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Article
Publication date: 20 September 2018

Parminder Singh Kang and Rajbir Singh Bhatti

Continuous process improvement is a hard problem, especially in high variety/low volume environments due to the complex interrelationships between processes. The purpose…

Abstract

Purpose

Continuous process improvement is a hard problem, especially in high variety/low volume environments due to the complex interrelationships between processes. The purpose of this paper is to address the process improvement issues by simultaneously investigating the job sequencing and buffer size optimization problems.

Design/methodology/approach

This paper proposes a continuous process improvement implementation framework using a modified genetic algorithm (GA) and discrete event simulation to achieve multi-objective optimization. The proposed combinatorial optimization module combines the problem of job sequencing and buffer size optimization under a generic process improvement framework, where lead time and total inventory holding cost are used as two combinatorial optimization objectives. The proposed approach uses the discrete event simulation to mimic the manufacturing environment, the constraints imposed by the real environment and the different levels of variability associated with the resources.

Findings

Compared to existing evolutionary algorithm-based methods, the proposed framework considers the interrelationship between succeeding and preceding processes and the variability induced by both job sequence and buffer size problems on each other. A computational analysis shows significant improvement by applying the proposed framework.

Originality/value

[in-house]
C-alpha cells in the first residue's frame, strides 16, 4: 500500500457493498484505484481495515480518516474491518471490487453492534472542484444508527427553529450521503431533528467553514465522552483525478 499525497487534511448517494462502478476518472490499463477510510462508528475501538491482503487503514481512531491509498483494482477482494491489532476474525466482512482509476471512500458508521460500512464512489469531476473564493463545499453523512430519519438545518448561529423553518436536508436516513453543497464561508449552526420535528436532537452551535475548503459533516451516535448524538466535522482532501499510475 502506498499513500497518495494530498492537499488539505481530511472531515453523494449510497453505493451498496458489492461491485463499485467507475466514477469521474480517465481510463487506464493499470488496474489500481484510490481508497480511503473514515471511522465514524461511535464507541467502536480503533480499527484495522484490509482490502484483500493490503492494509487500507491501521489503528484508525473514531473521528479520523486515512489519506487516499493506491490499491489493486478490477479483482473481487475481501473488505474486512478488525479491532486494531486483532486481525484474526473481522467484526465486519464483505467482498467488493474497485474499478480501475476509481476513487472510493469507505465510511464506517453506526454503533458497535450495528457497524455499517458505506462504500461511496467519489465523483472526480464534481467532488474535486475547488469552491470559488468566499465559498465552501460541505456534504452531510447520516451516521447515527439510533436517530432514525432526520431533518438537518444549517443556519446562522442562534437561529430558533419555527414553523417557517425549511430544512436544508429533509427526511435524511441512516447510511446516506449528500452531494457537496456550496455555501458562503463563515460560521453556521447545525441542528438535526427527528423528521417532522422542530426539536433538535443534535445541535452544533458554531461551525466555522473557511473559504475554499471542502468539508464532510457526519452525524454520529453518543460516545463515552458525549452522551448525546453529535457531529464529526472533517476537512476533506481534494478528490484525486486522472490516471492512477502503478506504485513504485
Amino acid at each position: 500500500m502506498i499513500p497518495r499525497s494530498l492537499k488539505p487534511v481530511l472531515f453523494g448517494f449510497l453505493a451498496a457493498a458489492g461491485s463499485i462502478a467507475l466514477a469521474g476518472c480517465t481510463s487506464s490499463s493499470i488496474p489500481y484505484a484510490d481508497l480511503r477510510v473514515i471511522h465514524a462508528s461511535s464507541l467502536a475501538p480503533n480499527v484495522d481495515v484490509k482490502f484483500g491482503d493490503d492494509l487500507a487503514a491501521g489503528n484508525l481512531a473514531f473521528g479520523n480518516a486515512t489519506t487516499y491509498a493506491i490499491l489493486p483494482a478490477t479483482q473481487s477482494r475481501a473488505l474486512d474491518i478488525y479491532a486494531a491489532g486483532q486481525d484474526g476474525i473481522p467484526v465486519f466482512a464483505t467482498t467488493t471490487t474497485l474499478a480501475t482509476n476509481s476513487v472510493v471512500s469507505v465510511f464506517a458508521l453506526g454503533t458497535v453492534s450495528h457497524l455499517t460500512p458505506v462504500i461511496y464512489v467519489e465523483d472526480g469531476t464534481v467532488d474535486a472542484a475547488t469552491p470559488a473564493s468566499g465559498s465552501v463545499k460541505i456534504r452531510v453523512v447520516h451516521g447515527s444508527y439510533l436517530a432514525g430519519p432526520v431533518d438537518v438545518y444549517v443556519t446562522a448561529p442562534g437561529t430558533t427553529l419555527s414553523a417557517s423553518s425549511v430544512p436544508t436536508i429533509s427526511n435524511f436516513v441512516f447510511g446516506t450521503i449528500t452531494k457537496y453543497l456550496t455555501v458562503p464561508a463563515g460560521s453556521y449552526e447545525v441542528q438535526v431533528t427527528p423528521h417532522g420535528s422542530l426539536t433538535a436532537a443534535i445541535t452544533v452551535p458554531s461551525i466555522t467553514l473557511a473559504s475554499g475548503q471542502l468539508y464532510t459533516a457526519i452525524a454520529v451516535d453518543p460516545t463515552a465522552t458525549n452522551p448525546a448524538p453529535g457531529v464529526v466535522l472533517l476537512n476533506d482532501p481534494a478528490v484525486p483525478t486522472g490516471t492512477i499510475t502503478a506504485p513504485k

Significant body of work exists in the area of continuous process improvement, discrete event simulation and GAs, a little work has been found where GAs and discrete event simulation are used together to implement continuous process improvement as an iterative approach. Also, a modified GA simultaneously addresses the job sequencing and buffer size optimization problems by considering the interrelationships and the effect of variability due to both on each other.

Details

Business Process Management Journal, vol. 25 no. 5
Type: Research Article
ISSN: 1463-7154

Keywords

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Article
Publication date: 8 February 2016

Parminder Singh

The aim of the paper is to shed light on the use of chitosans and chitooligosaccharides as biopreservatives in various foods animal. Foods of animal and aquatic origin…

Abstract

Purpose

The aim of the paper is to shed light on the use of chitosans and chitooligosaccharides as biopreservatives in various foods animal. Foods of animal and aquatic origin (milk, meat, fish, eggs, sea foods, etc) become contaminated with a wide range of microorganisms (bacteria, molds and yeasts) during harvesting, transporting, processing, handling and storage operations. Due to the perishable nature of these foods, their preservation is of utmost importance. Though many synthetic chemicals are available, yet their use is quite restricted due to their hazardous effects on human health.

Design/methodology/approach

Within the domain of food industry, traditionally chitosan is used for biopreservation of foods, which is well known for its nutritional and medicinal properties in human nutrition. However, chitooligosaccharides also possess a number of nutraceutical and health promoting properties in addition to their preservative effect and shelf-life extension of foods. In this study, the comparative effects of both chitosan and chitooligosaccharides on preservation of foods of animal and aquatic origin have been summarized.

Findings

Though chitosan has been extensively studied in various foods, yet the use of chitooligosaccharides has been relatively less explored. Chitooligosaccharides are bioactive molecules generated from chitosan and have several advantages over the traditional use of chitosan both in food products and on human health. But unfortunately, little or no literature is available on the use of chitooligosaccharides for preservation of some of the foods of animal origin. Notable examples in this category include cheese, beef, pork, chicken, fish, sea foods, etc.

Originality/value

This paper focuses on the effects of chitosans and chitooligosaccharides on the processing and storage quality of foods of animal and aquatic origin, which offers a promising future for the development of functional foods.

Details

Nutrition & Food Science, vol. 46 no. 1
Type: Research Article
ISSN: 0034-6659

Keywords

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